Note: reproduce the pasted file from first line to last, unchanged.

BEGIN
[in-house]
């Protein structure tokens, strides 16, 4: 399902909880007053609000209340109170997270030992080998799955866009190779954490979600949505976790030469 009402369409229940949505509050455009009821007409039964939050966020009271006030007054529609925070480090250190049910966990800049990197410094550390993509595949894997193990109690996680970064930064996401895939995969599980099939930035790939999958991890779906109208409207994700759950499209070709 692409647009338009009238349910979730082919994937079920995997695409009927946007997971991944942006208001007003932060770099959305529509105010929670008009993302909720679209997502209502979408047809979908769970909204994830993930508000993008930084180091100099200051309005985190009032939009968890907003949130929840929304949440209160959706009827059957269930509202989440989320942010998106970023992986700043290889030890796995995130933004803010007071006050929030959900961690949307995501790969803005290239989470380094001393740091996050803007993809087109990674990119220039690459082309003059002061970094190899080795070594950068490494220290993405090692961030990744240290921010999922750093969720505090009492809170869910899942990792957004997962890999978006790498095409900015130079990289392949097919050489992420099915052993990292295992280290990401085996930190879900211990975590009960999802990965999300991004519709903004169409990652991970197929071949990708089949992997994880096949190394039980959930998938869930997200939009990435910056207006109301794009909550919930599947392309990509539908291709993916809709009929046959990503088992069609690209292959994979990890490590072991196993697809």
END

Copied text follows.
[in-house]
């Protein structure tokens, strides 16, 4: 399902909880007053609000209340109170997270030992080998799955866009190779954490979600949505976790030469 009402369409229940949505509050455009009821007409039964939050966020009271006030007054529609925070480090250190049910966990800049990197410094550390993509595949894997193990109690996680970064930064996401895939995969599980099939930035790939999958991890779906109208409207994700759950499209070709 692409647009338009009238349910979730082919994937079920995997695409009927946007997971991944942006208001007003932060770099959305529509105010929670008009993302909720679209997502209502979408047809979908769970909204994830993930508000993008930084180091100099200051309005985190009032939009968890907003949130929840929304949440209160959706009827059957269930509202989440989320942010998106970023992986700043290889030890796995995130933004803010007071006050929030959900961690949307995501790969803005290239989470380094001393740091996050803007993809087109990674990119220039690459082309003059002061970094190899080795070594950068490494220290993405090692961030990744240290921010999922750093969720505090009492809170869910899942990792957004997962890999978006790498095409900015130079990289392949097919050489992420099915052993990292295992280290990401085996930190879900211990975590009960999802990965999300991004519709903004169409990652991970197929071949990708089949992997994880096949190394039980959930998938869930997200939009990435910056207006109301794009909550919930599947392309990509539908291709993916809709009929046959990503088992069609690209292959994979990890490590072991196993697809």